Who is Jack Burkman? Robert Mueller Sexual Assault Allegations Reported by Lobbyist With History of Conspiracy Theories

robert mueller, jack burkman, sexual assault
FBI Director Robert Mueller speaks during a news conference at the FBI headquarters June 25, 2008 in Washington, DC. Alex Wong/Getty Images

In what appears to be a scheme to discredit special counsel Robert Mueller in the run-up to tense midterm elections, a conservative D.C. lobbyist with a questionable reputation has claimed that he has spoken to five women willing to accuse the Department of Justice official of sexual misconduct.

Jack Burkman is best known for having invested his resources into launching a private investigation into the death of Democratic National Committee staffer Seth Rich. Police had concluded that Rich was killed during a botched robbery, but conservatives have long peddled the theory that the death was part of a wider conspiracy. Now, with his investigation into Rich's death winding down, Burkman has said his new mission is to uncover the truth about Robert Mueller, whose team is investigating Russian interference in the 2016 election and possible collusion with President Donald Trump's campaign.

"It's the same body that was investigating Seth. We received a tip and we've been investigating for six months. We've come up with a universe of five girls and the first is willing to come forth Thursday," Burkman, who runs his own conservative radio station, told Newsweek. "We do have a woman coming forth on Thursday, a very credible woman, who is going to allege sexual assault. This woman lives in California. She asked me to embargo her name until noon on Thursday."

Burkman's claims are being made after numerous journalists, including two reporters from Newsweek, received emails from a woman allegedly named Lorraine Parsons who claimed that an associate of Burkman's had offered to pay off her late husband's credit card debt and give her a check for $20,000 if she falsely accused the special counsel of sexual assault.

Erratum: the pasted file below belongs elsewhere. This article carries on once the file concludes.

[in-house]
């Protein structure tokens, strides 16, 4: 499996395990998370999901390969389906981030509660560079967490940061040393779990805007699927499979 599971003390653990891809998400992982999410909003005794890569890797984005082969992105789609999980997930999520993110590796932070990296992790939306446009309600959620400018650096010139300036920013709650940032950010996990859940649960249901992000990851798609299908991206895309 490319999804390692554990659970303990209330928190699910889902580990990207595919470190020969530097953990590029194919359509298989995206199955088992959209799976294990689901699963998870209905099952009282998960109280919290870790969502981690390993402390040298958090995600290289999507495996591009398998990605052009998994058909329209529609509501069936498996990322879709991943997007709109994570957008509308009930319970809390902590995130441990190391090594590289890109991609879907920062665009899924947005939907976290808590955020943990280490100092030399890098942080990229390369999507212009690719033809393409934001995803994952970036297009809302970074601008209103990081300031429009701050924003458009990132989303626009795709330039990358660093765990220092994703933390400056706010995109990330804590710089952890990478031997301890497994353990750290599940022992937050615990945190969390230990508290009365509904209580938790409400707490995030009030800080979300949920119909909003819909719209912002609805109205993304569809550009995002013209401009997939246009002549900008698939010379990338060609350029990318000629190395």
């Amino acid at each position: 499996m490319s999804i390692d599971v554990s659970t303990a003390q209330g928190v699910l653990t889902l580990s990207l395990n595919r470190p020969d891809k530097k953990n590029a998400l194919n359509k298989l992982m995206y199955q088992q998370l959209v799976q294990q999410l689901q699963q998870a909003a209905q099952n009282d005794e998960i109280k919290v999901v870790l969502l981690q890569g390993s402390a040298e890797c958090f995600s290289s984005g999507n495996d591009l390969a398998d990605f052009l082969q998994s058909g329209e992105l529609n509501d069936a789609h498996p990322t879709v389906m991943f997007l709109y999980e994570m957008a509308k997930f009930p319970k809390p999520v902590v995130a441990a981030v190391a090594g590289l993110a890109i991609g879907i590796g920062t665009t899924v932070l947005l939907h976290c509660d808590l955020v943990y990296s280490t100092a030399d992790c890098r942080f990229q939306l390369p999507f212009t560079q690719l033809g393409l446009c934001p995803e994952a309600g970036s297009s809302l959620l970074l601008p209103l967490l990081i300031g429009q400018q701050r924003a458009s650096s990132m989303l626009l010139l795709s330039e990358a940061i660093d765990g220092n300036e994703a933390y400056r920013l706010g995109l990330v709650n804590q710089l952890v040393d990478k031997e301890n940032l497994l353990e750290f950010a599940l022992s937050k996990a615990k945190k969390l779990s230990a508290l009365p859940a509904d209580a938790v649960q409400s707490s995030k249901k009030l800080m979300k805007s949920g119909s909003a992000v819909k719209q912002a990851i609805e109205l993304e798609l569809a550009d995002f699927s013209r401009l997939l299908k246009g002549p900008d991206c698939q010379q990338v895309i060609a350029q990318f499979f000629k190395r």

The person writing the email claimed to have worked briefly with Mueller at a law firm in the 1970s and said that she rebuffed the offer to make false claims in exchange for money.

"I was contacted via phone call by a man named Bill Christensen, who had a British accent, and said that he would like to ask me a couple of questions about Robert Mueller, whom I worked with when I was a paralegal for Pillsbury, Madison, and Sutro in 1974 (now called Pillsbury Winthrop Shaw Pittman)," the email, received by Newsweek on October 18, read.

Matt Hyams, director of public relations at Pillsbury Winthrop Shaw Pittman, told Newsweek that the company has "no record of this individual working for our firm."

The person writing the email declined to speak with Newsweek reporters on the phone and failed to provide any evidence of his or her correspondence with Christensen. On Tuesday, as news broke that the special counsel's office had referred the allegations of payments offered in exchange for false allegations to the FBI, a Newsweek reporter received an email with a screenshot of a conservation allegedly held between Parsons and the person offering her money.

Newsweek could not independently verify that the screenshots were authentic and the phone number attached to the texts appeared disconnected. Burkman has denied any knowledge of Parsons.

"It's completely false. I don't know this woman, no one on my staff knows that name," Burkman told Newsweek. "No one on my staff offered her money."

In a statement to Newsweek on Tuesday, the special counsel's spokesman confirmed that the FBI is looking into the effort to smear the Special Council.

"When we learned last week of allegations that women were offered money to make false claims about the Special Counsel, we immediately referred the matter to the FBI for investigation," spokesman Peter Carr said.

Greg Price contributed to this report.